Friday, 30 January 2009

Opinion: The refinery strikes

These days its all about the economy. In the biggest global depression for over 70 years you can hardly blame the media for the extensive coverage the 'meltdown' has received.
Today then is no different, although this time oil refineries are involved.
Up and down the UK, hundreds of British workers have walked out and gone on strike, protesting against the number of foreign employees being used on the country's oil refineries.
So here's a quick for and against commentary on the issue.
For the British workers decision
The whole situation centres around the Total owned oil refinery in Lincolnshire. A California based company had the contract to build it and it was then subcontracted to an Italian based firm called IREM. But five British companies were also in the running to get this contract as well, so why did IREM get the nod? It probably sounds a bit nationalist, but surely you should look inward first before looking externally?
In 2007, Gordon Brown specifically said he would create "British jobs for British people", so this surely contradicts this?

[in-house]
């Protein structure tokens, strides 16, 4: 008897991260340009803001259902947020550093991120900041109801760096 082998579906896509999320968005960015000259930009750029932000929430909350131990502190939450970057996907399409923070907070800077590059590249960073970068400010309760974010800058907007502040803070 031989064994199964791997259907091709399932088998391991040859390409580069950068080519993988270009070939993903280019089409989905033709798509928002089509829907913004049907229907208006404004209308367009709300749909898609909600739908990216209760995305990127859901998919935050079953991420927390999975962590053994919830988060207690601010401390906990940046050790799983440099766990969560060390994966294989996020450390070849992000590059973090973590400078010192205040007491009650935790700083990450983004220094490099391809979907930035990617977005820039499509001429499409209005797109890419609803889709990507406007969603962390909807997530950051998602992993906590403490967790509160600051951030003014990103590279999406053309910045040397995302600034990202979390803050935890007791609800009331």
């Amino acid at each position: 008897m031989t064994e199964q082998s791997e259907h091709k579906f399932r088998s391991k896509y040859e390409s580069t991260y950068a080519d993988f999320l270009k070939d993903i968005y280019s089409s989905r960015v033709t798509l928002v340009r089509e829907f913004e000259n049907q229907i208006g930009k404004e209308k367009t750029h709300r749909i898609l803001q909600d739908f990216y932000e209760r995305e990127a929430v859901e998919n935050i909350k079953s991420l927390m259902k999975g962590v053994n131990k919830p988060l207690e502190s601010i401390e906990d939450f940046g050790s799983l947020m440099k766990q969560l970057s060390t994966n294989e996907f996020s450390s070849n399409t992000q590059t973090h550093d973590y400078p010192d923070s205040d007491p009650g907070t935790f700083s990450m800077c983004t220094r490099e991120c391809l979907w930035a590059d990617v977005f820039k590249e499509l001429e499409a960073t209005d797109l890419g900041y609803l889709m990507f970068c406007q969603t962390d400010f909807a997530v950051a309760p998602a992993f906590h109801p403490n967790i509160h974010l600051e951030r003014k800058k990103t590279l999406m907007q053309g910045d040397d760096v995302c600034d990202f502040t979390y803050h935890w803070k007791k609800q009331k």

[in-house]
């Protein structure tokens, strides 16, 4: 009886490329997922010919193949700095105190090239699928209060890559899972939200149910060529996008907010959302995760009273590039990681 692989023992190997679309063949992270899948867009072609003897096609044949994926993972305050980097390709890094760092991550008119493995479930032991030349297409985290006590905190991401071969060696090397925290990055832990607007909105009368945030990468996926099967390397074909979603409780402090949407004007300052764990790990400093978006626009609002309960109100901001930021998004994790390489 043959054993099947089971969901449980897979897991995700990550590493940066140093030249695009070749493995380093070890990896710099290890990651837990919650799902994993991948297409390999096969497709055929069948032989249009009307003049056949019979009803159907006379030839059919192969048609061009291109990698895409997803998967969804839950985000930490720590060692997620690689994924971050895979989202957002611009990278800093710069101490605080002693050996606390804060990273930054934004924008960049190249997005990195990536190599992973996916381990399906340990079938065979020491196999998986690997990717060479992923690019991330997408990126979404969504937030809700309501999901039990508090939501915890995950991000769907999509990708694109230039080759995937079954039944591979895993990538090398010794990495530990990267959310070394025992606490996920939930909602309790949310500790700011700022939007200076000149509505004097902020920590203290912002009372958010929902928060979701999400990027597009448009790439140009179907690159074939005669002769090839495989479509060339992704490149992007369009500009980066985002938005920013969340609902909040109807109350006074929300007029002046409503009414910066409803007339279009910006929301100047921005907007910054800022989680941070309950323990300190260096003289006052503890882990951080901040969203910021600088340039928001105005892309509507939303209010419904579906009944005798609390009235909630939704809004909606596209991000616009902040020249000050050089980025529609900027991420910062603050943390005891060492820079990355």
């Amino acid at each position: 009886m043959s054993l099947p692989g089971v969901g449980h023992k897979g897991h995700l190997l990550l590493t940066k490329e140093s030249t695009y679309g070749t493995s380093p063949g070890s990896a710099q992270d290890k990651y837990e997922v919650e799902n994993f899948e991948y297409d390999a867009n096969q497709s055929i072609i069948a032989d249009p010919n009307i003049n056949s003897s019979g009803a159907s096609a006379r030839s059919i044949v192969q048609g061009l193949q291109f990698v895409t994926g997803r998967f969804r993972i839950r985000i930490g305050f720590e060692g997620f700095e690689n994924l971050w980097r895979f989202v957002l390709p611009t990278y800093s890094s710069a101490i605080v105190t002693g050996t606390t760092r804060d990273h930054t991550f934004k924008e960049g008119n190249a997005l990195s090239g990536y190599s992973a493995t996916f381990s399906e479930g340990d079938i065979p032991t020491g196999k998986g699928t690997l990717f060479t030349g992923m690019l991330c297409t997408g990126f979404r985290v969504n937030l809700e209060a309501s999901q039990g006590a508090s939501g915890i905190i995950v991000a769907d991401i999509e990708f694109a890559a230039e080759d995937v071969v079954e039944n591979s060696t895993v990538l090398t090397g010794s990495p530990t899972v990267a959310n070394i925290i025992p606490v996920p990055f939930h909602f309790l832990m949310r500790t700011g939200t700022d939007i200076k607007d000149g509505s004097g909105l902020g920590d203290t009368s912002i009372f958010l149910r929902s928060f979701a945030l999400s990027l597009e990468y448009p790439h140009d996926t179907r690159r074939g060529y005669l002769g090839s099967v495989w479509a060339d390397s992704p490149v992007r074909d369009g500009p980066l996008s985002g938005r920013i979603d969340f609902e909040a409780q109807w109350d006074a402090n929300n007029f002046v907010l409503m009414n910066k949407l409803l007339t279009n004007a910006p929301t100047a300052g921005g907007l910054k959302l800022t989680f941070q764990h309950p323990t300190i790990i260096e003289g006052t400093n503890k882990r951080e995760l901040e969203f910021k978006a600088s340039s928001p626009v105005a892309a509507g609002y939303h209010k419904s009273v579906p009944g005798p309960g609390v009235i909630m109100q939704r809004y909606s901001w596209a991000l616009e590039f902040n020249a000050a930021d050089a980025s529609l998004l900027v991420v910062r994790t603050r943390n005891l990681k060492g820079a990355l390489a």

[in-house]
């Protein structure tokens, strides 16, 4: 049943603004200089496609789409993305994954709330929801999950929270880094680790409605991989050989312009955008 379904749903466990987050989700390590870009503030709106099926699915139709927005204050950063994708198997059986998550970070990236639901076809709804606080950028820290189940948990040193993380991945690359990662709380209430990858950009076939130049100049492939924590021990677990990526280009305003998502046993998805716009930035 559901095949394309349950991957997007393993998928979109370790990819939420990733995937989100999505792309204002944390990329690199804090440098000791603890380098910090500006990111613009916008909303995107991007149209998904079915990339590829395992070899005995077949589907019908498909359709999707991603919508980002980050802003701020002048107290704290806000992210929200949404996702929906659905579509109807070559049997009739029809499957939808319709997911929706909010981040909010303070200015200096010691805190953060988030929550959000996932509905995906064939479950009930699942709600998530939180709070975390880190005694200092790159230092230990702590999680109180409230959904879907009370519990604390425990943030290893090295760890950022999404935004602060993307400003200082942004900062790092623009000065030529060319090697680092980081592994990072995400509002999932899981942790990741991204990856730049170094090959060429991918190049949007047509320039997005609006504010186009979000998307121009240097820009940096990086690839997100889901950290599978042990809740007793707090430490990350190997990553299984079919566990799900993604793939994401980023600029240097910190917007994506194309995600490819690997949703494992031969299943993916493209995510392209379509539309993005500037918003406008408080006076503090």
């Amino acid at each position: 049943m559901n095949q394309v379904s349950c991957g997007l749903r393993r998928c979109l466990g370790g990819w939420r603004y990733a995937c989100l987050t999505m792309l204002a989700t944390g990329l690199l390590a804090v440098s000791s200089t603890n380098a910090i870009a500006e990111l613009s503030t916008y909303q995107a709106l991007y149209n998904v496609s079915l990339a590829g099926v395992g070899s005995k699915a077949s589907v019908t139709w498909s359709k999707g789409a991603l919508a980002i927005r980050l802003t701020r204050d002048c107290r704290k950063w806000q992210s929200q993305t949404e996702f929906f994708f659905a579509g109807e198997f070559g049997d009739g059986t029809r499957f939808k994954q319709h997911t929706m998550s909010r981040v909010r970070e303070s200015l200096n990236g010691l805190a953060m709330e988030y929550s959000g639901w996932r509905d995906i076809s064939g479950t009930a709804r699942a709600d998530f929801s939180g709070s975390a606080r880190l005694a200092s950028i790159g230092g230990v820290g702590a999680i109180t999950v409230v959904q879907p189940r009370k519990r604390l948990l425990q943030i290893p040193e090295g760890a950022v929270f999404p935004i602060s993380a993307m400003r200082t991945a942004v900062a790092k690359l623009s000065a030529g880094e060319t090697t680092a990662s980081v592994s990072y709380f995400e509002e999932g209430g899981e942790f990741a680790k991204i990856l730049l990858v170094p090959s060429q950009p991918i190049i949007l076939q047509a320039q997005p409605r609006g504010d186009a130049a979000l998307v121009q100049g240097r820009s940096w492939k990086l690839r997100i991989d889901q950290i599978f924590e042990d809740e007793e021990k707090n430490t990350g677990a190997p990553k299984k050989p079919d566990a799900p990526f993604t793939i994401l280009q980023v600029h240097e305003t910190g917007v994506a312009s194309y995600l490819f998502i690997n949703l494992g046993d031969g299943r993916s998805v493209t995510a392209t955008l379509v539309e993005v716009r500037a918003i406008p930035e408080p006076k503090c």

It is estimated that around 60% of power stations will need to be replaced within the forseeable future. So if foreign companies are going to continually be brought in to do these tasks, then why not make a statement now and let you voice be heard?
Against the British workers decision
Technically speaking, none of the Licolnshire workers have lost their jobs because of IREM. According to Total, there's actually been 1,800 local workers on the site up till now. Also, its not as if the foreigh workers are NOT getting paid less or indeed more to do the same job. They're getting paid exactly the same and its their legal right to do so because of European law.
The workers, as well as trade union UNITE, are claiming they've been discriminated against in their field. But surely protesting against it, is discriminating against the foriegn workers as well? In fact, they aren't doing anything wrong, its the legal right to be able to work in the UK.
These protests are also illegal. They are unofficial and their trade unions can't back them. If they truly wanted a result, then going down the proper channels should have been the better thing to do perhaps?
Its difficult to speculate when you can't see the contracts which have been signed by IREM. The situation is obviously less than ideal. In times of recession, foreign workers are hardly going to be welcomed with open arms by UK nationals. Its not something I agree with, but its definitely am issue that exists and trying to deny it is naive. In this case though, the overseas workers aren't earning any less or more than their UK counterparts, so any argument is surely going to be discriminatory one way or the other.
Ultimately in times of recession, no-one wants to see others out of work or made redundant. But in this case, no-one has been let go...yet. If heads do begin to roll however, then this story could take an even more volatile route in the very near future.